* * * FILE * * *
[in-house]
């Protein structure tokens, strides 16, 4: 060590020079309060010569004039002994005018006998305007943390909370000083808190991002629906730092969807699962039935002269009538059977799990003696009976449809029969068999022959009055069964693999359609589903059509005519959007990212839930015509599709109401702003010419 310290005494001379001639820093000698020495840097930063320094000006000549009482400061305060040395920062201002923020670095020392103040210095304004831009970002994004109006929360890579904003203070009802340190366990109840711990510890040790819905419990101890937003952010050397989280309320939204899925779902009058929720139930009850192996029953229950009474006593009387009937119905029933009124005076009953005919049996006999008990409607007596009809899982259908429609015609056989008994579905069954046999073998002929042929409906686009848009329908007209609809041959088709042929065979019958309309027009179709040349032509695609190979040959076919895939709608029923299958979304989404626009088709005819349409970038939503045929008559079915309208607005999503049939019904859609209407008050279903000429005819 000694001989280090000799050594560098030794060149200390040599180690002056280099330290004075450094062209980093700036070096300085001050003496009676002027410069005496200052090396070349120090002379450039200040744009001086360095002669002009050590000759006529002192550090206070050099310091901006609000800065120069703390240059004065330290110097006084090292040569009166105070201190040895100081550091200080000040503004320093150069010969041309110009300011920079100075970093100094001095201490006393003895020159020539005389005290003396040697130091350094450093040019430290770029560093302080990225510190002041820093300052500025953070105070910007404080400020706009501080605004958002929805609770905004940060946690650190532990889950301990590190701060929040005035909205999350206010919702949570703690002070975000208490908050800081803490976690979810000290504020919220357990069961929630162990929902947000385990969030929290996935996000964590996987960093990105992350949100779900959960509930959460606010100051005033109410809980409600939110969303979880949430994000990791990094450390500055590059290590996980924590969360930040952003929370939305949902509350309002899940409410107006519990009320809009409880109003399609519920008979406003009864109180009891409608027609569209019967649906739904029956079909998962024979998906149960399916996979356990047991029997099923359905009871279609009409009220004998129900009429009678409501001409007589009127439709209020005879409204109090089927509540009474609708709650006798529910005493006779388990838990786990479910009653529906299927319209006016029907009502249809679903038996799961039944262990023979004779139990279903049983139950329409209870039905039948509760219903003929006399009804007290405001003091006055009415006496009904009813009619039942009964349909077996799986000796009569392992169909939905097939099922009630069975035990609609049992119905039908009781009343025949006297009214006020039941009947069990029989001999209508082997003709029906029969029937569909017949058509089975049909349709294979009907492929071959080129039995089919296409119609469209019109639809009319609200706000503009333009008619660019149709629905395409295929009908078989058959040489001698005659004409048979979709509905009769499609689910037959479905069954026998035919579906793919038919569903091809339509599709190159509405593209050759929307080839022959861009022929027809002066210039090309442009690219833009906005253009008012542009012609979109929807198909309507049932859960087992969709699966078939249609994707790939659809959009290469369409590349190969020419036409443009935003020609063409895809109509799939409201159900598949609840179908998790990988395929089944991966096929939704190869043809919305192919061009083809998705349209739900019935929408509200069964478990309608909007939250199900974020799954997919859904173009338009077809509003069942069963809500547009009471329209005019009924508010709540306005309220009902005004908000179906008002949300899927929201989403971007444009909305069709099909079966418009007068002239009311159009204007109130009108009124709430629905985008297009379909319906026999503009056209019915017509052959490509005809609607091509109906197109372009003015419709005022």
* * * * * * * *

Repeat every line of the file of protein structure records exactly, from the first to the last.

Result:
[in-house]
């Protein structure tokens, strides 16, 4: 060590020079309060010569004039002994005018006998305007943390909370000083808190991002629906730092969807699962039935002269009538059977799990003696009976449809029969068999022959009055069964693999359609589903059509005519959007990212839930015509599709109401702003010419 310290005494001379001639820093000698020495840097930063320094000006000549009482400061305060040395920062201002923020670095020392103040210095304004831009970002994004109006929360890579904003203070009802340190366990109840711990510890040790819905419990101890937003952010050397989280309320939204899925779902009058929720139930009850192996029953229950009474006593009387009937119905029933009124005076009953005919049996006999008990409607007596009809899982259908429609015609056989008994579905069954046999073998002929042929409906686009848009329908007209609809041959088709042929065979019958309309027009179709040349032509695609190979040959076919895939709608029923299958979304989404626009088709005819349409970038939503045929008559079915309208607005999503049939019904859609209407008050279903000429005819 000694001989280090000799050594560098030794060149200390040599180690002056280099330290004075450094062209980093700036070096300085001050003496009676002027410069005496200052090396070349120090002379450039200040744009001086360095002669002009050590000759006529002192550090206070050099310091901006609000800065120069703390240059004065330290110097006084090292040569009166105070201190040895100081550091200080000040503004320093150069010969041309110009300011920079100075970093100094001095201490006393003895020159020539005389005290003396040697130091350094450093040019430290770029560093302080990225510190002041820093300052500025953070105070910007404080400020706009501080605004958002929805609770905004940060946690650190532990889950301990590190701060929040005035909205999350206010919702949570703690002070975000208490908050800081803490976690979810000290504020919220357990069961929630162990929902947000385990969030929290996935996000964590996987960093990105992350949100779900959960509930959460606010100051005033109410809980409600939110969303979880949430994000990791990094450390500055590059290590996980924590969360930040952003929370939305949902509350309002899940409410107006519990009320809009409880109003399609519920008979406003009864109180009891409608027609569209019967649906739904029956079909998962024979998906149960399916996979356990047991029997099923359905009871279609009409009220004998129900009429009678409501001409007589009127439709209020005879409204109090089927509540009474609708709650006798529910005493006779388990838990786990479910009653529906299927319209006016029907009502249809679903038996799961039944262990023979004779139990279903049983139950329409209870039905039948509760219903003929006399009804007290405001003091006055009415006496009904009813009619039942009964349909077996799986000796009569392992169909939905097939099922009630069975035990609609049992119905039908009781009343025949006297009214006020039941009947069990029989001999209508082997003709029906029969029937569909017949058509089975049909349709294979009907492929071959080129039995089919296409119609469209019109639809009319609200706000503009333009008619660019149709629905395409295929009908078989058959040489001698005659004409048979979709509905009769499609689910037959479905069954026998035919579906793919038919569903091809339509599709190159509405593209050759929307080839022959861009022929027809002066210039090309442009690219833009906005253009008012542009012609979109929807198909309507049932859960087992969709699966078939249609994707790939659809959009290469369409590349190969020419036409443009935003020609063409895809109509799939409201159900598949609840179908998790990988395929089944991966096929939704190869043809919305192919061009083809998705349209739900019935929408509200069964478990309608909007939250199900974020799954997919859904173009338009077809509003069942069963809500547009009471329209005019009924508010709540306005309220009902005004908000179906008002949300899927929201989403971007444009909305069709099909079966418009007068002239009311159009204007109130009108009124709430629905985008297009379909319906026999503009056209019915017509052959490509005809609607091509109906197109372009003015419709005022």